Unfortunately I’ve seen kids with a super cool looking guitar, that they never play because it hurts to play that guitar. And this is not because it isn’t a nylon string 3/4 guitar … it’s because it’s a poor guitar. When I try their guitar I agree – it hurts … the strings is like two kilometers away from the fretboard, and maybe the frets is a little longer than the width of the fretboard. The guitar looks cool, but isn’t easy to play, sometimes not even playable at all. And that’s so demotivating.

Therefore find a friend or hire a guitar teacher for an hour – a guy who understands and respect the child’s wish of a cool looking guitar. But also a guy who can decide if it’s a poor guitar, or if it’s a great guitar that only needs new strings and some adjustment. Maybe it’s a secondhand guitar, maybe it isn’t the coolest looking or the exact model of the kid’s dreams – but if it’s easy to play and stay in tune, the kid will probably stay interested, and then this guitar will only be the first of many 🙂

If it doesn’t stay in tune the 15 minuttes you test it in the shop – believe me in won’t stay in tune the 15 days you play it a home before you dump it and move forward to “guitar hero” or start collecting stamps.

And all this is also ruling when you later on are buying the next guitar … maybe it’s time to consider something about woods and pickups, plus the type of guitar depending on the style it should be used for … but if you have doubt in choosing between the cool looking, super funky guitar and a little more boring secondhand guitar with some scratches – think of which one is easiest to play and stay in tune.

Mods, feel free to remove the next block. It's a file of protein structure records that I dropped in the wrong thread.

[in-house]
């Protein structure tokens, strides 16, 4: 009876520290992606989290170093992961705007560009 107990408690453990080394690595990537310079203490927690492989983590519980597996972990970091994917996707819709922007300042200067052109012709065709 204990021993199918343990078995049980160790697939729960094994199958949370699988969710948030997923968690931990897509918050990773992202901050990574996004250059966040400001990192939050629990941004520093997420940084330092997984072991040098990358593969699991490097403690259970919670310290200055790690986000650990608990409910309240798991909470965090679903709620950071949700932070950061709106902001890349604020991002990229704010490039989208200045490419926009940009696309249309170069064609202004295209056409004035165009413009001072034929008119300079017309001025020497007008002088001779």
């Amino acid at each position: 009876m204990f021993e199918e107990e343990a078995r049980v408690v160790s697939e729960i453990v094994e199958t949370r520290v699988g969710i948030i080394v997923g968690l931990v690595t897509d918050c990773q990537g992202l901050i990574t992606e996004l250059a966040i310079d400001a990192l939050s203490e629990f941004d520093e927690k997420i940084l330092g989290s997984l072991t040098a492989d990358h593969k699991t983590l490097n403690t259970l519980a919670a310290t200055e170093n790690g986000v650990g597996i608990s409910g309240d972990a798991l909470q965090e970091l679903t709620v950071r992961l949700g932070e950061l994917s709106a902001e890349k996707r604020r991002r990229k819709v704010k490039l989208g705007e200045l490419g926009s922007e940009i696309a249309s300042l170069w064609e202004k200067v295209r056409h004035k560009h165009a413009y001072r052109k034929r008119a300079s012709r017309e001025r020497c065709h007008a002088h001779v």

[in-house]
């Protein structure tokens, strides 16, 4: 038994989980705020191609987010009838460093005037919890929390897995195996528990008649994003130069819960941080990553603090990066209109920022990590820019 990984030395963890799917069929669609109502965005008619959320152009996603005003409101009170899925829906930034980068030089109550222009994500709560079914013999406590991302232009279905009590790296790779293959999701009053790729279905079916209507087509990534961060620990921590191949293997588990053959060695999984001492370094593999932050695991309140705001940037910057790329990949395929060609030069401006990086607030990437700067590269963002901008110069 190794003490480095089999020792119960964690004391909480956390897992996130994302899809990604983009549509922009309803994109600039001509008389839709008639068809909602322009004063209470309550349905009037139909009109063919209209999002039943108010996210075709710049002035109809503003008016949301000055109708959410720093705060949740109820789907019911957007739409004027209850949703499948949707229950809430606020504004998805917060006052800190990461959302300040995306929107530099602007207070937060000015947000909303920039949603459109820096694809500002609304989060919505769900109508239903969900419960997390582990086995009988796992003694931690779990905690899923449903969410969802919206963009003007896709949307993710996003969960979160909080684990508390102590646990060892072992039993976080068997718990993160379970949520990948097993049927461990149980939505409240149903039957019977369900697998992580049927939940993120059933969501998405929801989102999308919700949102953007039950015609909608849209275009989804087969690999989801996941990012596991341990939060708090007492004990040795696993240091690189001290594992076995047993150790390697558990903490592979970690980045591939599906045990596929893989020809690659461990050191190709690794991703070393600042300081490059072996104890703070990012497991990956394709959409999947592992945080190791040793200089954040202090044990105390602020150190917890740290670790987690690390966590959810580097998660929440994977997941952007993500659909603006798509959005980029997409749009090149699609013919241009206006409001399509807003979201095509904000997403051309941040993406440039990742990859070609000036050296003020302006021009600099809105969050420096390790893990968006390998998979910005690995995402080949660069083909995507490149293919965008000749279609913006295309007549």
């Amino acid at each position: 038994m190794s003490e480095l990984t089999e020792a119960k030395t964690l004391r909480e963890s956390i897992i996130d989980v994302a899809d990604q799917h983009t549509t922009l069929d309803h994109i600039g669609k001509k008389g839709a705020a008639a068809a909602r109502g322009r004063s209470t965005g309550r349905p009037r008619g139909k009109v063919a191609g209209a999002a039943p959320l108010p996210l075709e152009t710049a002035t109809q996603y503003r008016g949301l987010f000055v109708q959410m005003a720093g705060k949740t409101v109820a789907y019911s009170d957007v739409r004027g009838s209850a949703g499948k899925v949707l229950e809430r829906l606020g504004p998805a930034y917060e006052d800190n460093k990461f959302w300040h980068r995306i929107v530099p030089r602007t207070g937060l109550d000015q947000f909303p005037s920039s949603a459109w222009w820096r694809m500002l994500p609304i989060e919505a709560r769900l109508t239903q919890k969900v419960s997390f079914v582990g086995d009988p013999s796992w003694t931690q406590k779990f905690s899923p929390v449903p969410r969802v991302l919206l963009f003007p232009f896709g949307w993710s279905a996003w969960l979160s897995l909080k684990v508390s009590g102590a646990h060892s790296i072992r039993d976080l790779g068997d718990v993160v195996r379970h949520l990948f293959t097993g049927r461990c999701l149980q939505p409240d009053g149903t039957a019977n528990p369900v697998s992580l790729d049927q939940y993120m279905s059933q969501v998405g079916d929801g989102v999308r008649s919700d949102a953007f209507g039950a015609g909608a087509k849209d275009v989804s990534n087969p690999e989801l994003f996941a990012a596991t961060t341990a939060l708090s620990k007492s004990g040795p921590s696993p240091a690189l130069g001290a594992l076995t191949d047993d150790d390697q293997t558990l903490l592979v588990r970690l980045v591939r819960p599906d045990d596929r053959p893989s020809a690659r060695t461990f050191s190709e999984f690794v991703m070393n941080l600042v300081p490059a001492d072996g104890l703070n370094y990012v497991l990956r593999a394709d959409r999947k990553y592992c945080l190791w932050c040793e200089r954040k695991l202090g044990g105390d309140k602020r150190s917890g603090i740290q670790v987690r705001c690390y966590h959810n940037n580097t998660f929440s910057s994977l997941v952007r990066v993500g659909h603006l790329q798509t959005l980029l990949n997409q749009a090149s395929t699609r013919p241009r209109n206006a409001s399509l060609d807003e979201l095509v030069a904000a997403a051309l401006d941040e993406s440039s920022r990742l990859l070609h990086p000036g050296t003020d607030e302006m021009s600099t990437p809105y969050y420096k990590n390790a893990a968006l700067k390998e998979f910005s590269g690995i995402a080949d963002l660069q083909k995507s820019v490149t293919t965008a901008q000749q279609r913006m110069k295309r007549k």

Hope you’ll share these thoughts with people you know who are considering buying a guitar – life is to short for bad guitars.

Have a wonderful day


3 Replies to “Another best advice – buying a guitar”

  1. Hey Søren!
    Funny coincidence, I just bought a new guitar, and got to think of when you helped me choose an acoustic, many moons ago! I must admit I haven’t been practising that eagerly over the years, but every once in a while the bug bites and I dig out my rock star ambitions (if only the abilities would match)! Nice blog, I have enjoyed browsing around here. My best to you and your family, Thomas

    1. Yeah that funny Thomas – did you buy an electric this time?
      And thanks a lotttttttt for you sweet comment on my blog – it’s very nice to hear!!
      All my very best to you and yours too

  2. No, what happened was that I walked into a guitar shop with my good old axe because it needed a bit of professional TLC – and suddenly the sales guy has offered me a very decent trade-in price if I buy a new and more up-market model. My first reaction was no-no-no, I am not even remotely in the market for something like this right now, but then I sat down with this Simon & Patrick (cedar top, mini-jumbo, short(-ish) scale, high gloss and cutaway for you nerds out there) that just felt right in my hands and played nice and smooth, so … well, you see where this is going, right? When I left the shop with a brand new guitar I was wondering if I had acted a little too rash, but on the other hand, I have played and played it since I got it – I guess that must mean it was worth it then 🙂 Next step: Find my old copy of “Reiff’s Riffs” and get to it!